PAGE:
(12/1) Carroll Valley News Briefs
After rejecting all of the previous bids in October, Carroll Valley Borough will be putting its municipal building project back out to bid after the first of the year, according borough officials.
Borough Manager Dave Hazlett said after the board voted at last month's meeting to reject several project bids from contractors who responded to the board's request for proposal (RFP) for the new building, "the borough continues to work with the project architect to come up with a list of options to reduce the scope of the
work in an effort to procure bids at a lower cost than we had initially received."
With only a handful of bids received for the building project, the highest bid coming in at $4.4 million and the lowest being just over $3.8 million. Both bids were much higher than the board's had estimated and rejected all of them. "Right now, we feel like the best course of action is to put the project back out for bid
around the first of the year," Hazlett said, going on to say, "that seems to be one of the best times of the year to bid a project. So that's our short-term goal."
In the planning stages for years, the new building will replace the tired structure that will include the mayor’s office, the borough offices, Carroll Valley Police Department, at least two conference rooms, a meeting room, a space for a branch of the Adams County Library, and an outdoor stage.
In other news, two of the borough's newest officials were in attendance at the November borough council meeting. Councilman-elect Bruce Carr, who won a seat on the borough council with a total of 172 votes as a write-in candidate in the November elections and Constable-elect Tyler Hollinger, who won his six-year term with a
total of 116 write-in votes, were both present at the meeting.
Carr, who ran on a platform of bringing public information to the residents of Carroll Valley in a timely manner and protecting Carroll Valley's beauty against cluster housing said "I resisted running for a number of years, but I think it was time for me to step up and do something."
Carr intends "to get the people of the borough informed on a regular basis. People don't know what ordinances are for, and I want to get that out on social media so people can start to learn. "I want to provide good services for valued money," he added. "Basically, I just want to be in service."
Hollinger said he was "ecstatic" to have won his position as constable, particularly because of his age. "Younger people aren't volunteering because they're too busy driving out of the county for work," he commented. "I've only been in Adams County for three years, so I don't know a lot of people, so it was surprising that
I won, but I'm glad they elected me. I'm looking forward to dealing with what comes with the job."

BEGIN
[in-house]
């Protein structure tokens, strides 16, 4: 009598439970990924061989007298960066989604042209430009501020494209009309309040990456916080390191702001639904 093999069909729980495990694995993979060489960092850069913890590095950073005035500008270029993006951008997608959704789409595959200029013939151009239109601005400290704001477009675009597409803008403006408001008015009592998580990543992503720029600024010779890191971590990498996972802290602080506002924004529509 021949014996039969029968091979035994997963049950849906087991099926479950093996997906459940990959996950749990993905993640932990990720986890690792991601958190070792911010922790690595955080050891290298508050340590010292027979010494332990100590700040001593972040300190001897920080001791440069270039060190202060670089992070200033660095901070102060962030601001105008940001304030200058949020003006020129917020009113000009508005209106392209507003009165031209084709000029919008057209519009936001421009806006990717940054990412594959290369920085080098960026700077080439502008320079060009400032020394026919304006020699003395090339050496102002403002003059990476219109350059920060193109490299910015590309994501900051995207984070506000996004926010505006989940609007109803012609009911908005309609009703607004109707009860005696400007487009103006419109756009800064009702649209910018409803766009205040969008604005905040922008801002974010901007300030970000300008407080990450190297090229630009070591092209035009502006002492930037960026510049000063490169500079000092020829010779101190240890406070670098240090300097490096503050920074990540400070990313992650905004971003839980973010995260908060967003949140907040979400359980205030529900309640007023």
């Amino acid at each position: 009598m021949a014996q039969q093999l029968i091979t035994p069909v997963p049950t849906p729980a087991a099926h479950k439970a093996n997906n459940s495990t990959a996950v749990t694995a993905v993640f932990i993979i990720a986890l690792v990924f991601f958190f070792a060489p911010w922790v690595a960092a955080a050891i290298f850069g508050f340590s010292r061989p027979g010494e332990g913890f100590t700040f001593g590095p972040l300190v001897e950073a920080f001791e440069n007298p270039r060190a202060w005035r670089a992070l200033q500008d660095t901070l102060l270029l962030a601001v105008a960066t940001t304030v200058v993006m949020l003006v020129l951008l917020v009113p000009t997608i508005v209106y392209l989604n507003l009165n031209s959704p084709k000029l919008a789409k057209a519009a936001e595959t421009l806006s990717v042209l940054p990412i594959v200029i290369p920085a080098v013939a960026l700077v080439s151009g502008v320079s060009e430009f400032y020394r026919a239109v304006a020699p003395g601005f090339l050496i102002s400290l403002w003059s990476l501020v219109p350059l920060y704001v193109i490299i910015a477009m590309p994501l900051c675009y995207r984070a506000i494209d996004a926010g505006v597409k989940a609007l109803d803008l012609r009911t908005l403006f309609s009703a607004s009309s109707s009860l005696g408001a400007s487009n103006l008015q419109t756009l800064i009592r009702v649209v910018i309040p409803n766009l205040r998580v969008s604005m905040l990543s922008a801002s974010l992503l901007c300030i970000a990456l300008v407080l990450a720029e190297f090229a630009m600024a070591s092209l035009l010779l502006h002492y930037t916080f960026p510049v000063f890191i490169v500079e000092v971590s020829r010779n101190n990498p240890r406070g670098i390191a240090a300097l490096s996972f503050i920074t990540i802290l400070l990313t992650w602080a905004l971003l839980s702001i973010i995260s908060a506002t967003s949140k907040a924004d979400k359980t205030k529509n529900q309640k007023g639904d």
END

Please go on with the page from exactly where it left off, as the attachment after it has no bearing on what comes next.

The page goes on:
Hamiltonban Area News
Reids Bridge is moving quickly toward replacement, according to a schedule released by the Hamiltonban Supervisors. The bridge, which carries Mount Hope Road traffic over Tom's Creek at Gum Springs Road, has been closed since mid-April, when the township Roadmaster discovered several of the support beams had been rusted
away. "We're still on track for completion by the end of December," said Board of Supervisors Chairman Robert Gordon. Construction workers were slated to begin prep work of the existing bridge in November.
A precast box and wing walls, which will act as support for the new bridge and channel Tom's Creek, is scheduled for installation by early December. Guardrails will be installed right after Christmas. Between the listed steps, workers will provide erosion control, clear brush and waterproof the installed portions.
It should be noted that until the bridge is replaced, drivers, including school buses and trash collectors, must detour approximately 11 miles via Mount Hope and Iron Springs roads.
In other news, the two state-funded grants that were submitted in early spring have gone dormant for the proposed joint Hamiltonban-Fairfield playground. Hamiltonban’s Parks and Recreation Commission Chairman Terry Scripture suggested that because of the current budget impasse between the governor and the legislature, the
grant applications have basically taken a back seat. Scripture said, "We anticipated knowing about both of them by now, but unfortunately this impasse is stalling their approval."
In limbo are a $53,000 grant from the Department of Conservation and Natural Resources and a $90,000 grant from the Department of Community and Economic Development. Scripture said money from the township capital reserve fund would be used to jump start the project, with that money being replaced by cash from area
organizations and private donors. An application for a $33,000 grant from Wellspan could be submitted in April.
In November, Hamiltonban supervisors approved advertising the proposed 2016 township budget. The final budget is slated for approval at the Dec. 1 supervisors' regular meeting. The general fund budget has been "in the neighborhood of $600,000 for a long time," Supervisor Robert Gordon pointed out. "There've been no tax
increases in nine years." This year the general fund is balanced at $604,216 income and expenses. "The majority of the money comes in from real estate taxes, per capita taxes and earned income taxes," Gordon explained.
Other items on the budget include loans and grants for such projects as road maintenance and other capital improvements, as well as revenues such as sewer fees. The proposed budget may be viewed online at http://www.hamiltonban.com/ or at the township office at 23 Carroll's Tract Road. Office hours are Monday through
Thursday, 8 a.m. to 12:30 p.m. and 1:30 p.m. to 4:30 p.m.
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